The New York Times published an interesting analysis yesterday on entitlement spending in the United States. Since 1929, entitlements as a share of income rose from 1% to 18% in 2011. Despite some ups and downs, the overall trend line has been steadily rising over the decades. It began with FDR’s New Deal policies. It continued with President Johnson’s Great Society program. It was exacerbated by the Medicare Part D drug benefit program signed into law by President G.W. Bush. It has continued to accelerate under President Obama with a dramatic increase in food stamp participation, and the passage of nearly $1 billion in healthcare legislation that has done everything but decrease healthcare costs.
The costs of these entitlement programs threaten to overwhelm the budget. They consumed “nearly 66 cents of every dollar of federal and state revenues in 2010” with almost half of American households receiving some form of benefit. Social Security, Medicare, and Medicaid are responsible for the lion’s share of these costs, in that order. Furthermore, Medicare and Medicaid are the two programs whose costs are projected to rise the fastest.
Despite the left’s rhetoric about “fair share”, couples with low to average wages are projected to consume 10% more money than they put into Social Security, while couples with average to high wages will consume 11% less. Both groups are projected to consume more than their “fair share” of Medicare with poor to average income couples consuming 4.2x what they contributed in taxes, and average to high income couples consuming 2.4x.
57% of Americans think the Social Security system will not have enough money available to provide the benefits they expect for retirement. 56% believe Medicare will not have the money available they expect for retirement. Their perception of the dire situation in which the country finds itself seems to be a realistic one, and one on which both parties can forge a solution.
At least Americans are realistic. Unfortunately, the politicians they elect appear to be willing to sacrifice long-term fiscal sanity for short-term political gain.
My only problem with the debate over entitlements is the term itself. They’re not entitlements. They’re insurance policies with the government. It’s Social Security Insurance. It’s Unemployment Insurance. It’s the Children’s Health Insurance Program.
To call it an entitlement, regardless of the side you stand with, is absurd. People pay into the program through their taxes, expecting to benefit when needed. It is insurance, plain and simple. The programs carry the term “insurance” in their legislative wording. We aren’t talking about car insurance companies going broke. We aren’t talking about home owner’s being denied the benefits covered in their policies.
What we’re seeing with the federal insurance programs is mismanagement of the programs. Politicians have raided the trust funds for decades, replacing the liquid cash reserves from the funds with Treasury Bonds, essentially IOUs which count against the national debt. The funds have been stolen, creating the problem of insolvency. Funds were used under former President Clinton to “balance the budget”. Funds were funneled to pay for Vietnam by President’s Nixon and Johnson. Trust fund money was used to support tax cuts in 2001 and 2003. The Cold War spending under conservative icon Ronald Reagan were funded with trust funds.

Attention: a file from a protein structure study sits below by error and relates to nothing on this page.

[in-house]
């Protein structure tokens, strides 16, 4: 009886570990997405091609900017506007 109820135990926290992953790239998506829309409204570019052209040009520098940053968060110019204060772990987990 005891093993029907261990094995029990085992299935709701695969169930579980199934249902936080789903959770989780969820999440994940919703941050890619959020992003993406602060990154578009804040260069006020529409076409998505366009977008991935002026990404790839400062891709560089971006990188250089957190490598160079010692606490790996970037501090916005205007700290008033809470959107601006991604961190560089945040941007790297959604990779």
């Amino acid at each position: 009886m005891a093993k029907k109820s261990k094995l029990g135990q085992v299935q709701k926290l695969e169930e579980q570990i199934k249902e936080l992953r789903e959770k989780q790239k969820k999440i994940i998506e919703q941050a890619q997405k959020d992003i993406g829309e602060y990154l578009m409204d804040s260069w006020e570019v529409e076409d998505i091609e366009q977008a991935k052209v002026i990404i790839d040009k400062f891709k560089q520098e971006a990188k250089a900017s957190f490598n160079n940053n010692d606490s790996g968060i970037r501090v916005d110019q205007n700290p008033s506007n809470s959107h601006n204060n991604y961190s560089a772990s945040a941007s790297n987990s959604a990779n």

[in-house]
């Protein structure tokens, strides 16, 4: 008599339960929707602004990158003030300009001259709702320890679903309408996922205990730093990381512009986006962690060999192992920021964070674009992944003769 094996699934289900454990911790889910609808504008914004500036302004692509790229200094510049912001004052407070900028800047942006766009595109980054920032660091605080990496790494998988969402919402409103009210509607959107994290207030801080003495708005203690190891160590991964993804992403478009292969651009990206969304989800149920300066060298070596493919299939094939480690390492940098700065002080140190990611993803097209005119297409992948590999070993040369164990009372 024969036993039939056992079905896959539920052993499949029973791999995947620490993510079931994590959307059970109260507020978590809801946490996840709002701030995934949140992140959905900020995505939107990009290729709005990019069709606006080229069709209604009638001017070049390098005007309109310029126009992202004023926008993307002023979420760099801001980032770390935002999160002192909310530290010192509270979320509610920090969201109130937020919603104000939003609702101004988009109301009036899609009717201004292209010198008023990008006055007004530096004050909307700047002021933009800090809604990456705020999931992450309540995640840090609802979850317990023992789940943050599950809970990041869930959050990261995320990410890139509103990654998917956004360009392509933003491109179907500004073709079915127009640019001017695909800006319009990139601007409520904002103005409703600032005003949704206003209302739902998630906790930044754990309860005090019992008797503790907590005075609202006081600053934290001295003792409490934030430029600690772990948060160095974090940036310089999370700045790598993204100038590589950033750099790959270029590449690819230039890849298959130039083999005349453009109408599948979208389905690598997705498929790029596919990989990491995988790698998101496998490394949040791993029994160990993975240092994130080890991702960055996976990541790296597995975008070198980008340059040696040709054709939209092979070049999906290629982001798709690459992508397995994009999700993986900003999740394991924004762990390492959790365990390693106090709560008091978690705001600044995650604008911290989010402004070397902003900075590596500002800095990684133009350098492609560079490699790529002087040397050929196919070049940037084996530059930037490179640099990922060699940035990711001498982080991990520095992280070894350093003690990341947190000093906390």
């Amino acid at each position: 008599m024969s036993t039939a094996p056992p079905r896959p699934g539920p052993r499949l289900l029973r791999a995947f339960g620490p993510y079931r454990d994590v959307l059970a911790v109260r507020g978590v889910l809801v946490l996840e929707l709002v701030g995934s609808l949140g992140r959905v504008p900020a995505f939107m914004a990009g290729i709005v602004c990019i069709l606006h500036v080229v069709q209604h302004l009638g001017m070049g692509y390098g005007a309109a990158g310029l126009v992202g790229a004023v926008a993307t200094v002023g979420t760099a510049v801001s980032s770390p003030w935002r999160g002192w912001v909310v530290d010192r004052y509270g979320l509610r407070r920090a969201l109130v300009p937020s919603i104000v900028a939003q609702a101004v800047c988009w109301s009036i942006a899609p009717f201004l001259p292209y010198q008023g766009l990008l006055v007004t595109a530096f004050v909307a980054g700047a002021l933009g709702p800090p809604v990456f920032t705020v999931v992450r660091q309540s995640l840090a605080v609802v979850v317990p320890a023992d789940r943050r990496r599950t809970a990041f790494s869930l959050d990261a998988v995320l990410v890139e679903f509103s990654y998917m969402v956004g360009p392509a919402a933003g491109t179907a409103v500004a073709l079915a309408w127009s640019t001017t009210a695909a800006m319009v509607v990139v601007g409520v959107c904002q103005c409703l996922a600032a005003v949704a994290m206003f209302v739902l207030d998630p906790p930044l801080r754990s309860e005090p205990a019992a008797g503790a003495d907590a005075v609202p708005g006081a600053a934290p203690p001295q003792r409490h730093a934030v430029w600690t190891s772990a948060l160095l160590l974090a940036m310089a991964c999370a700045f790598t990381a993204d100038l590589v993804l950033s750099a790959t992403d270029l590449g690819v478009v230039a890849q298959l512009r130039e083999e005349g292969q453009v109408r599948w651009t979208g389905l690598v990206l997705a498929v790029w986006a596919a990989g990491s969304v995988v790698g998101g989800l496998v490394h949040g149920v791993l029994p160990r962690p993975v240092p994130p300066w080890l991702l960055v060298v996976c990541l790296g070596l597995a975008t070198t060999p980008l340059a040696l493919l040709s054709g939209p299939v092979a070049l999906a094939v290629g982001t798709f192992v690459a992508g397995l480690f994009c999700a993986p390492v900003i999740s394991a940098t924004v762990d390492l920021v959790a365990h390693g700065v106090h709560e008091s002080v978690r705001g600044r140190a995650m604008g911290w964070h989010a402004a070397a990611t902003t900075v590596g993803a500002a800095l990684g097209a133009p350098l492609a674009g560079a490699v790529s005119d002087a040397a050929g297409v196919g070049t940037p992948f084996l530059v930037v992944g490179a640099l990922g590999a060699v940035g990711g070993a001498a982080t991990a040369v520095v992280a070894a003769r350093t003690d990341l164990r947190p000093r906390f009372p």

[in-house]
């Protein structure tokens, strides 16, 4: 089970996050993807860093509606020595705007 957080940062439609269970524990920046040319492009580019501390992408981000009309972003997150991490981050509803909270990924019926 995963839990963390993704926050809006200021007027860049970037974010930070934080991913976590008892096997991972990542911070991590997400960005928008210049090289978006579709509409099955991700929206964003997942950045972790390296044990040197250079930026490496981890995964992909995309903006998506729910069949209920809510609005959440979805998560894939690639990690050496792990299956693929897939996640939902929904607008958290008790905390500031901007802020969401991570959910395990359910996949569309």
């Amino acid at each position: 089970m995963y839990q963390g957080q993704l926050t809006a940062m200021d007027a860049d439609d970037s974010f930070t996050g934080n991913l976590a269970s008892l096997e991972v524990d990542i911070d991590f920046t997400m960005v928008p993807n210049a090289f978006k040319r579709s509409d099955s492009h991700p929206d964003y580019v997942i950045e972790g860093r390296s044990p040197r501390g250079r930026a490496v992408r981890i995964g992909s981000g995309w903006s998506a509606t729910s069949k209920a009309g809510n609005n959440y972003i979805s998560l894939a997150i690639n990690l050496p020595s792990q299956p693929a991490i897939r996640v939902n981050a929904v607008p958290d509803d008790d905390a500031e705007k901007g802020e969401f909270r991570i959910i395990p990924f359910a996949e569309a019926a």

The problem isn’t the insurance. It’s not the people using the benefits. It’s the mismanagement of those funds, which were diverted from the people to pay for pet projects and goals of the administrations. People paid into the insurance programs, and have the right to use them when the time comes. After all, that’s the purpose of insurance.
I half agree and half disagree. I would absolutely agree that the government has completely mismanaged these programs. I would also agree that many of them are insurance policies like unemployment insurance. That said, I think social security in particular serves as an insurance program for a large segment of the population but serves as an entitlement for those who don’t need, but expect it.
The government started deducting social security from my paycheck in 1966. Only in the last decade or so has the word entitlement surfaced. Before that it was a promised future payment and now all of a sudden, because I want that promise fulfilled, entitlement becomes a dirty word? I can’t accept that.
Social Security was always a poorly devised system with a good intention. It should have been an insurance program for those who became poor in their old age. Instead it became an entitlement, in many cases, for the wealthy rich at the expense of the young poor. Because of the demographic surge of the baby boomer generation, people like me, who have been putting money in the system for fifteen years, will likely see nothing.
So yes, I see it as an unambiguous and unnecessary entitlement for many baby boomers.
No one is going to take this entitlement away from anyone over 55 today. But for those who do not want to see the system collapse under its own weight, the system needs serious reform that will probably all but guarantee that some of us will never see social security when we retire.
Having grown up in England, I’ve seen the effects of this at first hand, as the government struggles to keep up with its promises. On the national level, the military disappears; on the local level, police forces are cut to the bone.
We are already starting to see it, with the gradual demise of the space program. And we see in Greece what happens when the government tries to renege on its promises.
Indeed. Very well said.